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World Neurosurg. 2013 Feb 21. pii: S1878-8750(13)00345-8. doi: 10.1016/j.wneu.2013.02.059. [Epub ahead of print]

Revision Extension to the Pelvis versus Primary Spinopelvic Instrumentation in Adult Deformity: Comparison of Clinical Outcomes and Complications.

Author information

  • 1Department of Neurosurgery, Weill Cornell Medical College, New York, New York, USA.
  • 2Department of Neurosurgery, University of Virginia, Charlottesville, Virginia, USA. Electronic address: jss7f@virginia.edu.virginia.edu.
  • 3Department of Orthopedic Surgery, University of Kansas Medical Center, Kansas City, Kansas, USA.
  • 4Department of Orthopedic Surgery, Johns Hopkins University, Baltimore, Maryland, USA.
  • 5Department of Neurosurgery, University of Virginia, Charlottesville, Virginia, USA.
  • 6Department of Orthopedic Surgery, NYU Hospital for Joint Diseases, New York, New York, USA.
  • 7Department of Orthopedic Surgery, University of Virginia, Charlottesville, Virginia, USA.
  • 8Department of Orthopedic Surgery, Baylor Scoliosis Center, Plano, Texas, USA.
  • 9Department of Orthopedic Surgery, Hospital for Special Surgery, New York, New York, USA.
  • 10San Diego Center for Spinal Disorders, La Jolla, California, USA.
  • 11Orthopaedic Surgery, Rocky Mountain Hospital for Children, Denver, Colorado, USA.



To evaluate the outcomes and complications of patients with adult spinal deformity treated in a primary versus revision fashion with long fusions to the sacropelvis.


A retrospective review was performed of a multicenter consecutive series of patients with adult spinal deformity requiring fusion to the sacropelvis, either primarily or as revision, with minimum 2-year follow-up. Clinical (Scoliosis Research Society [SRS] 22 questionnaire) and radiographic parameters (including sagittal vertical axis [SVA], coronal Cobb angle, lumbar lordosis, and thoracic kyphosis) were compared between the groups.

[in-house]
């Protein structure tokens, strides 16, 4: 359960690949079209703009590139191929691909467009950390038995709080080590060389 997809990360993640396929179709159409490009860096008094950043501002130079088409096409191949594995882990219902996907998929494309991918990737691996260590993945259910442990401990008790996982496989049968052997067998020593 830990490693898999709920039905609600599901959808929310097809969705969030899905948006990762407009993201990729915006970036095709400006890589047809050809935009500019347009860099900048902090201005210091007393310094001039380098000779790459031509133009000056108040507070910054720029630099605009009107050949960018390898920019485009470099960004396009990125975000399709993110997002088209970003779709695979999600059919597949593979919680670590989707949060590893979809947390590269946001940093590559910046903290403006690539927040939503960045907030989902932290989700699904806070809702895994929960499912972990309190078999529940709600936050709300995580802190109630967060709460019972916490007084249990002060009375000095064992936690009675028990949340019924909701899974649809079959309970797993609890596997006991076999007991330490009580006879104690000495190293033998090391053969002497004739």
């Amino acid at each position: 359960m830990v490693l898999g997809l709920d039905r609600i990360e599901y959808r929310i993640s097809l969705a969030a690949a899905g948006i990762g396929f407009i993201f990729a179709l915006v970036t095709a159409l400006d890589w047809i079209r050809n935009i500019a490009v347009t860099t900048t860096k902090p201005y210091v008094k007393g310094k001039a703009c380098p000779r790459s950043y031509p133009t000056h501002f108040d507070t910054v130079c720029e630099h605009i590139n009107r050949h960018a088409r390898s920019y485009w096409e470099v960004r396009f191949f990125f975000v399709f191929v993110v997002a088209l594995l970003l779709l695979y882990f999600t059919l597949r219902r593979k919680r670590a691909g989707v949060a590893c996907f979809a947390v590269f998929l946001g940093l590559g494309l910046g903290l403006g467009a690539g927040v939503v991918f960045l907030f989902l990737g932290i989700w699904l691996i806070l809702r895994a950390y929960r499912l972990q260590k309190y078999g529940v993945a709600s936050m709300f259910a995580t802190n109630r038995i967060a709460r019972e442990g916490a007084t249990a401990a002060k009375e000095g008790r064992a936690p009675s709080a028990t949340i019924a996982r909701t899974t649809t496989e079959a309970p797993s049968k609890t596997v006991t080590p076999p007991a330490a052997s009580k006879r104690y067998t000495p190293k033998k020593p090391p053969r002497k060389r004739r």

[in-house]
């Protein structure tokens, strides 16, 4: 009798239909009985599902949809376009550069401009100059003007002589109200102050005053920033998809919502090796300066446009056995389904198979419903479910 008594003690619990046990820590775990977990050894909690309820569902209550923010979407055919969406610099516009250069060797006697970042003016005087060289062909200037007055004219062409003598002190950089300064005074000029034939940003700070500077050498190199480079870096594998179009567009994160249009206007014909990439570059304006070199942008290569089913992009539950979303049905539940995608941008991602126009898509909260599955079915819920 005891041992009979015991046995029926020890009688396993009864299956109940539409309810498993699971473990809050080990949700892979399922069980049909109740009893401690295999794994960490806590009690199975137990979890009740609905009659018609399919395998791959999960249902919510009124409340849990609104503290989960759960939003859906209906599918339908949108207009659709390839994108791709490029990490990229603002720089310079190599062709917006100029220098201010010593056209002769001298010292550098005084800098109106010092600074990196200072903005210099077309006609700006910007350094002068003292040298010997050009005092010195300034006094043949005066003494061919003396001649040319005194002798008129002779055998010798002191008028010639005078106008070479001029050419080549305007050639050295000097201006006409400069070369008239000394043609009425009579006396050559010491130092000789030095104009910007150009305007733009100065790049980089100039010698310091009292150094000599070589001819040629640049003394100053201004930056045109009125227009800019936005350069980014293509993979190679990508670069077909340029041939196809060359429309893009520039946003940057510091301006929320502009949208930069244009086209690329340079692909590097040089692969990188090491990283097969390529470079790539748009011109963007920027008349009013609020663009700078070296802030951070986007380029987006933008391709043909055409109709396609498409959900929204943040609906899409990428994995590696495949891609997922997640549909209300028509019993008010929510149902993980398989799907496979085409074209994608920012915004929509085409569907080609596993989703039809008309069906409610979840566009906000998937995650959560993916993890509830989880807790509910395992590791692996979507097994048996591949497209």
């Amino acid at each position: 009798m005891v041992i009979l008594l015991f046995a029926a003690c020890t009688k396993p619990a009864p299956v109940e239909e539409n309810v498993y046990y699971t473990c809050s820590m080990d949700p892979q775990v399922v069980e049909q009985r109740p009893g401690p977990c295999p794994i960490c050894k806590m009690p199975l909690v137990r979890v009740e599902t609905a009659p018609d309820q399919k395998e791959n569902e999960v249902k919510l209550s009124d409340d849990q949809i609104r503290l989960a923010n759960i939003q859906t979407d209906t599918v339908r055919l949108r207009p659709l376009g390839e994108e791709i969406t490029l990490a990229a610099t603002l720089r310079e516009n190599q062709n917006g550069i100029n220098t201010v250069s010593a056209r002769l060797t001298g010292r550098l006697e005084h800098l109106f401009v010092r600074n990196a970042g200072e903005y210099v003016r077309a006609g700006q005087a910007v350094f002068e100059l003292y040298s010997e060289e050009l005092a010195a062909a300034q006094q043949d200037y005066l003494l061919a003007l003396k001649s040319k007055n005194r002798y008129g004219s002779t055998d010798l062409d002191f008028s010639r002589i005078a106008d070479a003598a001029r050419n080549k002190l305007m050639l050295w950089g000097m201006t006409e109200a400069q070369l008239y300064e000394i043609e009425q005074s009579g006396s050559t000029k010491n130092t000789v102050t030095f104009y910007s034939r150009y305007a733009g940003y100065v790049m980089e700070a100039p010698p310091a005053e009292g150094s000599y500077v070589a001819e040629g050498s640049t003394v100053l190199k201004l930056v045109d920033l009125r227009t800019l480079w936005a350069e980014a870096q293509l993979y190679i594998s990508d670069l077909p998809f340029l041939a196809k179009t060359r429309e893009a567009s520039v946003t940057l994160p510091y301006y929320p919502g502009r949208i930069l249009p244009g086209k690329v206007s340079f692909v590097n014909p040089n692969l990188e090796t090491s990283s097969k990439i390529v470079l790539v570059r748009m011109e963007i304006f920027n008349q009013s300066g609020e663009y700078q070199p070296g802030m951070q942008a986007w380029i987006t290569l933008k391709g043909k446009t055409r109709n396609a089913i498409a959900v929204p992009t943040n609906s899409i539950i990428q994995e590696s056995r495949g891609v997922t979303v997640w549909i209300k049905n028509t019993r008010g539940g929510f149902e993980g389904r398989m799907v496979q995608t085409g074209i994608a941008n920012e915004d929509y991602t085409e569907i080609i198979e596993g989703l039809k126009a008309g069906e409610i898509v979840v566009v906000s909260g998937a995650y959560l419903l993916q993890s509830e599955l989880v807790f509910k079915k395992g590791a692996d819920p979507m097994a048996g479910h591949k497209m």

There were 63 patients who met inclusion criteria; mean patient age was 51.9 years, and mean follow-up was 43 months. Patients requiring primary fusion were older (58.0 years vs. 49.5 years, P = 0.01) and at baseline had a lower SVA (2.1 cm vs. 6.8 cm, P = 0.01) and greater thoracolumbar Cobb angle (51.2 degrees vs. 36.5 degrees, P = 0.003). At last follow-up, patients undergoing primary fusion and patients undergoing revision treatment had similar SVA (2.9 cm vs. 1.8 cm, P = 0.32) and lumbar lordosis (-42.3 degrees vs. -43.4 degrees, P = 0.82); patients undergoing revision treatment had more favorable SRS 22 scores (3.65 vs. 3.14, P = 0.005). There was no statistical difference in complication rates between the groups (44.4% vs. 35%, P = 0.68).


Patients requiring revision extension of instrumentation to the pelvis can be treated with the same expectation of radiographic and clinical success as patients treated primarily with fusion to the sacropelvis. The complication rate for the revision procedure is not insignificant and may be similar to a primary procedure that includes pelvic fixation.

Copyright © 2014 Elsevier Inc. All rights reserved.


Complications; Instrumentation; Pelvis; Revision; Spine deformity; Surgery

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